by Fr. Patrick Greenough, OFM
[Editor's Note: The Catholic view of Assumption of St. Mary differs significantly from the Syrian Orthodox view. Syrian Orthodox faith is that Mary was taken to heaven after her death whereas Catholics believe that Mary was taken up before dying and she hasn't experienced death.]
On November 1, 1950, in the presence of almost a 1 million people and surrounded by 700 bishops, Pope Pius XII defined the Assumption of Mary as a divinely revealed dogma. The second Vatican Council in its dogmatic constitution on the Church Lumen Gentium, reaffirmed the dogma by stating, "the Immaculate Virgin, preserved free from all stain of original sin, was taken up body and soul into heavenly glory, when her earthly life was over and exalted by the Lord as Queen over all things, that she might be more fully conformed to her Son, the Lord of Lords and conqueror of sin and death."
Assumed into Heaven
It must be emphasized that the glorified body of the Virgin Mary is not situated in a place that can be located. Heaven and those who dwell there are no longer bound by time and space. Her resurrection/assumption was not like the resurrection of Lazarus whereby the body of Lazarus was reanimated, but was a supernatural transfiguration of her human body.
The glorification of the human body that will be granted to all of the faithful at the end of time was anticipated for Mary at the end of her earthly life. While Pope Benedict XII, in1336, decreed that the saints who are purified from the consequences of sin, can obtain the glory of the beatific vision of God without waiting for the end of time. The resurrection of their bodies in their glorious transfiguration, however, will only come about for all mankind at the end of the world. For Mary, however, the glorification of her body took effect at the end of her earthly life.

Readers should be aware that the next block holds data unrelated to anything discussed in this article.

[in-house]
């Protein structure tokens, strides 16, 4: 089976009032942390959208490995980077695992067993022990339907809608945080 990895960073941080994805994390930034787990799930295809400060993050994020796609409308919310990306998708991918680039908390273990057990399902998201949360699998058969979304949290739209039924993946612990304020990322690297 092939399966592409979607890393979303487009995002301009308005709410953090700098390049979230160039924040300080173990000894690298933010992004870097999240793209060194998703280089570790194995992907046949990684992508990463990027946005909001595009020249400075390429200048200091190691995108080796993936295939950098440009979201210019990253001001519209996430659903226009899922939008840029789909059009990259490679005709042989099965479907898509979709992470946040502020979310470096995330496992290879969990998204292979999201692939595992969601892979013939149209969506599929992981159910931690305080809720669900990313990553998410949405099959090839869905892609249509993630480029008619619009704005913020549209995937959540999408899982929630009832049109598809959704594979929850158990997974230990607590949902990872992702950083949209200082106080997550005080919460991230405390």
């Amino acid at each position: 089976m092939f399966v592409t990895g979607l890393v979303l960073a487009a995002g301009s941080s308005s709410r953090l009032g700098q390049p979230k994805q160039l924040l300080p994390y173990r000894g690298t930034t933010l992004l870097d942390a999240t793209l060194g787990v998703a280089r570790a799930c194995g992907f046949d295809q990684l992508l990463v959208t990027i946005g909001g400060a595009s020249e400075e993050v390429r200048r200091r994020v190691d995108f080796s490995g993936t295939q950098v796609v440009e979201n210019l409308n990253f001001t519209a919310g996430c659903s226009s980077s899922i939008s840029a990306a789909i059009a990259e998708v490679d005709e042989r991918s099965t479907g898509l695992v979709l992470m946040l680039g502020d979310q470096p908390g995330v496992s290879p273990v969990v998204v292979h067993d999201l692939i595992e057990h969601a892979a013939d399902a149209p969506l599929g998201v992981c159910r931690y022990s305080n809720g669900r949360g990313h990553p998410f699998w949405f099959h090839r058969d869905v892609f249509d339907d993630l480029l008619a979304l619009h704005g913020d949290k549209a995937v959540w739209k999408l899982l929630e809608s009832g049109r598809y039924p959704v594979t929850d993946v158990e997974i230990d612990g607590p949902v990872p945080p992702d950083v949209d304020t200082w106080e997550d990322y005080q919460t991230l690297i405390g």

Did Mary Die?
Pope Pius XII did not address the question of whether or not Mary died. While theologians are still discussing it, the general opinion is that Mary died before she was transfigured into glory. It was fitting that she, who imitated Christ most perfectly and united with him in his suffering on Calvary, would also want to unite with him in his dying and going down among the dead. According to the ancient liturgies and the names for the feast of the Assumption, Transitus Virginis, Dormitio, Depositio, they seem to indicate the belief that Mary died. Sin makes death an act to be feared. Because of Mary's sinlessness, however, death was not something to be feared but a time of longing and fulfillment when she would be reunited with her Son, body and soul.
The encyclical of Pope Pius XII does not resort to any biblical text nor to any oral tradition referring explicitly to the Assumption of the Blessed Virgin Mary. The Church however, may not teach anything contrary to Scripture and the Scriptures say nothing contrary to the Assumption. They merely do not mention it explicitly. There are of course numerous scriptural texts that refer to the resurrection of the body and union with God for those who believe. This of course refers to the Virgin Mary, for who believed and who followed Christ more perfectly than her?
The Universal Faith of the Church
On May 1, 1946, Pope Pius XII asked the bishops of the world, "In your wisdom and prudence, do you think that the bodily assumption of the Blessed Virgin could be proposed and defined as a dogma of the faith and do you, your clergy and your faithful want this?" Ninety-eight of the replies were affirmative. As Catholics, we believe that Christ did not entrust his Word to a book, but to a Church to hand down his teaching and he promised the presence of the Holy Spirit in the Church.